Buckle up! You'll be gathering 4 potential sources for your 'Discredited Ideas' paper.
First things first. What's your name?
Your answer
Which discredited idea do you plan to write about?
Your answer
Source #1: The Elusive eBook
NMC students have access to multiple ebook subscription services. Visit and click the "Search e-Books" link beneath "OTHER SEARCHES." Search for your chosen topic in one (or all) of the following ebook databases: Credo Reference, ebrary, or JSTOR ebooks. Copy and paste a permalink to the BEST book you managed to find below. (Hint: If you've never used a permalink before, just ask a librarian for help.)
Your answer
Source #2: A Certain Type of Website
Time for specialized Google searching! Try adding to the beginning of a Google search on your topic. Take a close look at your search results. Now, instead, try adding to the beginning of a Google search on your topic. Below, explain the difference between the two sets of search results, and then copy & paste a link to the best website you found.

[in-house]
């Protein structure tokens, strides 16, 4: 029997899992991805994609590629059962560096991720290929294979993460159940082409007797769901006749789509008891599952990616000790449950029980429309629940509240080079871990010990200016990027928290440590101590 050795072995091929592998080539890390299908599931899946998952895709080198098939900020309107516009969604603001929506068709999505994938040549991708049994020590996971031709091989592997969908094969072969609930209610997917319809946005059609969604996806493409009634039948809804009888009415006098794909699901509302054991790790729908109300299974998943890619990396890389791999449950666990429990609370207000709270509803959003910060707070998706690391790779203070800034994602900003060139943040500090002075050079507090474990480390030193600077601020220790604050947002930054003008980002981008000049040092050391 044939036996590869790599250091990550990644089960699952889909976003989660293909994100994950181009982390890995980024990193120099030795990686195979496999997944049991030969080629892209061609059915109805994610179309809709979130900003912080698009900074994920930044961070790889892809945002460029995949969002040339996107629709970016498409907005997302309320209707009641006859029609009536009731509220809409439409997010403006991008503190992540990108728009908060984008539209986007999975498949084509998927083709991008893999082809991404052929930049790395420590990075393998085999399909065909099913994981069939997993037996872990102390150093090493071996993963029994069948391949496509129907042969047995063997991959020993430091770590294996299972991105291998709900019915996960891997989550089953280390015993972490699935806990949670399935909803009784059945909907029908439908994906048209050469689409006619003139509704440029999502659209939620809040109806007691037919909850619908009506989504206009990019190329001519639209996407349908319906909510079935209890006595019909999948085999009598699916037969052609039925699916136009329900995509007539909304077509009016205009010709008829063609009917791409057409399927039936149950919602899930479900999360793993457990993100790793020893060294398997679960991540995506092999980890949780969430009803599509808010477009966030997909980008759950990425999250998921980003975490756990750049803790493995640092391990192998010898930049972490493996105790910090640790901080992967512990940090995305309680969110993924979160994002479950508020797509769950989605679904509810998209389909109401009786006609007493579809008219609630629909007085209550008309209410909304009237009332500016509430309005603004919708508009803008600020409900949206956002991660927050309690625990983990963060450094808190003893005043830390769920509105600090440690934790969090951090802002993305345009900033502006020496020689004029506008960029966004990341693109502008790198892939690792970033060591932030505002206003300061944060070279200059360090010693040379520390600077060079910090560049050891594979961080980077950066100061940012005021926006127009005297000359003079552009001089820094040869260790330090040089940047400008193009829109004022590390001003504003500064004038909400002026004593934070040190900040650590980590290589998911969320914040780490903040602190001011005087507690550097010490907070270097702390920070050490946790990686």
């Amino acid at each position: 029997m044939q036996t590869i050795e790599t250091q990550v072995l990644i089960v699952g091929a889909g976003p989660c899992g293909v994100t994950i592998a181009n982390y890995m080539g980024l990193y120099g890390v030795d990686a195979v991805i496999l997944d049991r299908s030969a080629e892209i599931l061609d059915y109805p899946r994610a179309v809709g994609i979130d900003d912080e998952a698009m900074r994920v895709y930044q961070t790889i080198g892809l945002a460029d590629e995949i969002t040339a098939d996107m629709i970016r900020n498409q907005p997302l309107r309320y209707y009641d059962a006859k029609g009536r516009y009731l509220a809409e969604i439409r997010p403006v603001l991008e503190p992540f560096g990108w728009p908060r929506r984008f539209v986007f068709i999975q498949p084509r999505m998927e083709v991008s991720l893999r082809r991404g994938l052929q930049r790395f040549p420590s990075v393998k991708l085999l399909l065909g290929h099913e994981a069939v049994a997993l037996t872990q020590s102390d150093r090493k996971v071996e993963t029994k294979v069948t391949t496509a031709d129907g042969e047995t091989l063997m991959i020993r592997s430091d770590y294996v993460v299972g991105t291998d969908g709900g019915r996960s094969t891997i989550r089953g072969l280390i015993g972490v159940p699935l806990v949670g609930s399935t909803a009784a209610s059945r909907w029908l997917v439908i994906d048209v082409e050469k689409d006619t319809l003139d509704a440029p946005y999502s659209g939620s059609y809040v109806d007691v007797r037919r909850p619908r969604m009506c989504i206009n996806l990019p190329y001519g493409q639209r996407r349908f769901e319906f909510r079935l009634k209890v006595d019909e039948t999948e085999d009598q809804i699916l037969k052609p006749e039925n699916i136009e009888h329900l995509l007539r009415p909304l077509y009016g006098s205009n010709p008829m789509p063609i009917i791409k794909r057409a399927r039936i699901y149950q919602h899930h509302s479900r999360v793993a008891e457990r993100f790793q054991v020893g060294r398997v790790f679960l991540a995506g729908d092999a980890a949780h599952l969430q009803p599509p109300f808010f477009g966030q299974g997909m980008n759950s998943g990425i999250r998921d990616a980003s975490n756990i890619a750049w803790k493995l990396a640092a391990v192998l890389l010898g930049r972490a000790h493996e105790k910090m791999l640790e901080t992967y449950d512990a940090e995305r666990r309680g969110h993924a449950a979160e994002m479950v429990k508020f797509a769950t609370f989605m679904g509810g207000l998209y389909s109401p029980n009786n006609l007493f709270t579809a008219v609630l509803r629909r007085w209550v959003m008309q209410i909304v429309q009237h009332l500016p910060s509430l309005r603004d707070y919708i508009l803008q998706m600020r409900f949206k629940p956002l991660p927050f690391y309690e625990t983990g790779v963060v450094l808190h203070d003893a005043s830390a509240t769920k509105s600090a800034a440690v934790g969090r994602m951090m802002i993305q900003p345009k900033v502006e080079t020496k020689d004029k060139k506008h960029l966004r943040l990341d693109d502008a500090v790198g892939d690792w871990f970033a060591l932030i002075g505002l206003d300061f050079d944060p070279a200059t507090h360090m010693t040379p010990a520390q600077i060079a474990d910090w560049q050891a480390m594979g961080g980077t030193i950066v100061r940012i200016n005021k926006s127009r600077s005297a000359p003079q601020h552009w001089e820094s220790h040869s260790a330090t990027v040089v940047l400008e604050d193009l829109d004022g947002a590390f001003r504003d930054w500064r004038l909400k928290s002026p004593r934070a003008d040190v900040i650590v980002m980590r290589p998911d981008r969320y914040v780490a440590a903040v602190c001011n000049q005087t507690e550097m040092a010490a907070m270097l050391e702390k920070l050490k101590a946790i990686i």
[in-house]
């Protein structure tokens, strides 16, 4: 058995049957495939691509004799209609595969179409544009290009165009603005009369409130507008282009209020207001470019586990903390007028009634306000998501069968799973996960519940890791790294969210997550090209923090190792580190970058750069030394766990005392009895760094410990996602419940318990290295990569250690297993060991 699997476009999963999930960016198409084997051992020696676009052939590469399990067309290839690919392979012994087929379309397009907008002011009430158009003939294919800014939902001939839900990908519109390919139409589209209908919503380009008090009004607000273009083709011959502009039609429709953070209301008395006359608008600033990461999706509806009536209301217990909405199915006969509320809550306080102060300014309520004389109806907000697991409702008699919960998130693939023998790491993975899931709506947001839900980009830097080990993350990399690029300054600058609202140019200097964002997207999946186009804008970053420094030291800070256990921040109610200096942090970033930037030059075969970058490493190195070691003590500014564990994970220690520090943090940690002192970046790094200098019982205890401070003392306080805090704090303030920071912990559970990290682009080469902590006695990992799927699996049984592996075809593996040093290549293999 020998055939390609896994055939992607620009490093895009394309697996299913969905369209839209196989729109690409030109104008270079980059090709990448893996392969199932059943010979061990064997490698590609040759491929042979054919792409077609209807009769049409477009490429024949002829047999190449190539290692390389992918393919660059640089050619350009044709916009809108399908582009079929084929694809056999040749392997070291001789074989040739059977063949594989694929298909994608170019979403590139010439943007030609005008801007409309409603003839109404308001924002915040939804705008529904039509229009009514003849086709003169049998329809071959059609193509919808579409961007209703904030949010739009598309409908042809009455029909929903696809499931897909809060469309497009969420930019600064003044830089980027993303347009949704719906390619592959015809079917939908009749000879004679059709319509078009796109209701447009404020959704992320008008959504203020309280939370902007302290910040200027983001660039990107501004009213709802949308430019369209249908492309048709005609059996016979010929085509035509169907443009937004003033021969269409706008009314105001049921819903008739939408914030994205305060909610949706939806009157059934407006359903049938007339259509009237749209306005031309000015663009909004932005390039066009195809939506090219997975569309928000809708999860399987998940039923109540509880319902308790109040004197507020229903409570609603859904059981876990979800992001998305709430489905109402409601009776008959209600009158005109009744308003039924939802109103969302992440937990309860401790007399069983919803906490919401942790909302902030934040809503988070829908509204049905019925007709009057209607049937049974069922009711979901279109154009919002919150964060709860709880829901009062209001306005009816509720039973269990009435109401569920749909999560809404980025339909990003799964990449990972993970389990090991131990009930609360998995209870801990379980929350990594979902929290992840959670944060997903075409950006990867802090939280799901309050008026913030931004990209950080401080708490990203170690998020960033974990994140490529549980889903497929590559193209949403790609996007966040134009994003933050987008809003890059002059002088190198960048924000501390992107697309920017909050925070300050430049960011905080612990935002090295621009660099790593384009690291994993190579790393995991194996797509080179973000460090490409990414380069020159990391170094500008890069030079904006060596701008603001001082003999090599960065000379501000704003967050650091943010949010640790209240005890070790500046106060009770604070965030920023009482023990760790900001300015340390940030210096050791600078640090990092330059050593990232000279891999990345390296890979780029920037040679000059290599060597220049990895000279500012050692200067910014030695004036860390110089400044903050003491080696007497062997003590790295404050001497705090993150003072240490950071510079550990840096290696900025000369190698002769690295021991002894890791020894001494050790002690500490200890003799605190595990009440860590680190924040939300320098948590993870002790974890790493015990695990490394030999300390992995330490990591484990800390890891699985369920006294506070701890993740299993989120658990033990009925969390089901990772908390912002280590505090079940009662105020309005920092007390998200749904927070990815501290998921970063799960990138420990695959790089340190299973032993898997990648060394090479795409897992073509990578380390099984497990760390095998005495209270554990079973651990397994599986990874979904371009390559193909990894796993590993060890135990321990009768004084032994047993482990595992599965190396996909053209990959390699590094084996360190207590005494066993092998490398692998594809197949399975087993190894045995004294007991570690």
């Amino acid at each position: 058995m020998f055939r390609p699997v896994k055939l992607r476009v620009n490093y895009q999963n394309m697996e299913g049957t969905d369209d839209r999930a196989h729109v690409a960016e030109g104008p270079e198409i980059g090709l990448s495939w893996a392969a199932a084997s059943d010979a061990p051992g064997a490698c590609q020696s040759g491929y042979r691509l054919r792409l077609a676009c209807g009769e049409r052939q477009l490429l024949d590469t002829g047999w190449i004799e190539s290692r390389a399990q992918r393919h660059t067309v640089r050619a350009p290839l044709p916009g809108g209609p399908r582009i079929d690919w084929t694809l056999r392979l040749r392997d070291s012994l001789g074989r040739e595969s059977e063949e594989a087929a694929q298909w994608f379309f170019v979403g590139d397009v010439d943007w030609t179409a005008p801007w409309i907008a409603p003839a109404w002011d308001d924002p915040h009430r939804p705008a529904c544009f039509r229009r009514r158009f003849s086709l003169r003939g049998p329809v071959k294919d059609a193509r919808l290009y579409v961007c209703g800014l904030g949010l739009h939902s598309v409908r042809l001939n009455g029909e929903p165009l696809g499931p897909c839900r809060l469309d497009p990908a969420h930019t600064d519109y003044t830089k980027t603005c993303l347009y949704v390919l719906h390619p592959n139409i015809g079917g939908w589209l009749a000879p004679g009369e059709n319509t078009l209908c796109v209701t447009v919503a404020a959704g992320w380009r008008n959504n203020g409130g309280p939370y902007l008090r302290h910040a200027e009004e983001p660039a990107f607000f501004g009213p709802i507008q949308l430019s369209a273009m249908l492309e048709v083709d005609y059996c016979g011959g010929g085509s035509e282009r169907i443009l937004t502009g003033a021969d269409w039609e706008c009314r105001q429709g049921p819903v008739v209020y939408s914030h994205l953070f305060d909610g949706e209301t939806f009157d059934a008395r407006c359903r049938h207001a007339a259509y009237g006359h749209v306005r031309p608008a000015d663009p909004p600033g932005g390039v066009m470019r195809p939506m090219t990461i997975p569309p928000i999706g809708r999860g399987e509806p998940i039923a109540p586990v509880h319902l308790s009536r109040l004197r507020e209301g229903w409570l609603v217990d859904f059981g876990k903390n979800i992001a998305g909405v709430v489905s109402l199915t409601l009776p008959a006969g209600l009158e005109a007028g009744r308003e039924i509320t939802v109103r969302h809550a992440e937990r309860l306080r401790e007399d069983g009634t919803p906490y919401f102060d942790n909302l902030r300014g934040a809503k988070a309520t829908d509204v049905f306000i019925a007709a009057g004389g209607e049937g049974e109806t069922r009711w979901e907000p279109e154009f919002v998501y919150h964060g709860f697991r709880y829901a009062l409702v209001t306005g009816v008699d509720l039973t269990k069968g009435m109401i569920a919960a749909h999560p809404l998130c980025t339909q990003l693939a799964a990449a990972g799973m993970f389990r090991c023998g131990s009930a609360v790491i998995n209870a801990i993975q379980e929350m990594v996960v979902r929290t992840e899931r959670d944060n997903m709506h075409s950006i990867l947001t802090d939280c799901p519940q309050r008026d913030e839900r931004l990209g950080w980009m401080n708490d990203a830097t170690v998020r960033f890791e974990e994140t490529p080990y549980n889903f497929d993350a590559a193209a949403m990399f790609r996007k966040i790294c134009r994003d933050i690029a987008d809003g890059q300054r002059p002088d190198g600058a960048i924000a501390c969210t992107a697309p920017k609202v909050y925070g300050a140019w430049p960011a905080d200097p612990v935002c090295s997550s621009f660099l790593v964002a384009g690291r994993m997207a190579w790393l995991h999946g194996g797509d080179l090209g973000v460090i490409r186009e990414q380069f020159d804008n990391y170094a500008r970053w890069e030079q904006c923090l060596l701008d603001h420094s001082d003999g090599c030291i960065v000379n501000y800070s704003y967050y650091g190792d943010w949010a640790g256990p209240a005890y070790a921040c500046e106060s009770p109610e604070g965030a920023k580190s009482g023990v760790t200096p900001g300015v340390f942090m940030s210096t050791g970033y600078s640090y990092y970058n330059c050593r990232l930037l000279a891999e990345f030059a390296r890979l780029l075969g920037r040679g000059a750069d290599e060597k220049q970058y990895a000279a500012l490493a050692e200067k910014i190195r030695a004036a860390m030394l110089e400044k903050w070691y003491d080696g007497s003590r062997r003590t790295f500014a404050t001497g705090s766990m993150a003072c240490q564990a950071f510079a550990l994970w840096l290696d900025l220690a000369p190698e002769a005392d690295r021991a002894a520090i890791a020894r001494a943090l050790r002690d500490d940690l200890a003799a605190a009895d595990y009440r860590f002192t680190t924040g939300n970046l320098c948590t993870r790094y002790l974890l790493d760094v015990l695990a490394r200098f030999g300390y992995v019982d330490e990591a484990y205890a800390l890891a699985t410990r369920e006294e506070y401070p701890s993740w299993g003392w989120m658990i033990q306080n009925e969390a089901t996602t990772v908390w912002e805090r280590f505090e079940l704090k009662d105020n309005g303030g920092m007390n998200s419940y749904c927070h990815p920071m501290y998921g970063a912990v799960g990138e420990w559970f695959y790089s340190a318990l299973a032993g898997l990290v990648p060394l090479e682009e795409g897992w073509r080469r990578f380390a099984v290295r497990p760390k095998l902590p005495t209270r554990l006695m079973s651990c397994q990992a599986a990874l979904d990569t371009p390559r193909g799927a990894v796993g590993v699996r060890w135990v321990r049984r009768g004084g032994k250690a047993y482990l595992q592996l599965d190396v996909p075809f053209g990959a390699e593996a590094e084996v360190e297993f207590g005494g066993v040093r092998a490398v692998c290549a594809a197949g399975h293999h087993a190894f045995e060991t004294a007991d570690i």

Your answer
Source #3: Properly Peer-Reviewed
The "Search Everything" box on the library's main page ( offers a check box to limit search results to ONLY peer-reviewed sources. Click the "Peer Reviewed" box, then enter some search terms related to your topic and click "Search." Find a useful, up-to-date, peer-reviewed article related to your topic, then be an amazing research sleuth and locate the handy "Cite" tool. Copy & paste the APA or MLA style citation for your chosen peer-reviewed article below. (Hint: If you need help locating the "Cite" tool, ask a librarian! Also important: machine-generated citations are only as good as the data they 'slurp' up. ALWAYS double-check machine-generated citations before adding them to your works cited list.)
Your answer
(Optional Video Tutorial on Scholarly Journals)
"Peer Review in 3 Minutes" from North Carolina State University
Source #4: Into the Stacks!
It's the eye of the tiger; it's the thrill of the fight! It's the final task! It's time to locate a print book in the library STACKS or an article from a print reference book on your topic. (If you are unfamiliar with locating physical books on the shelf, just ask a librarian for help!) Next, check out the book or make a photocopy of the reference article, and show it to your professor. Receive a hearty handshake. Strut out the door, research warrior!
Well done, friend! And don't be a stranger. We're always available to offer research help, no appointment needed!
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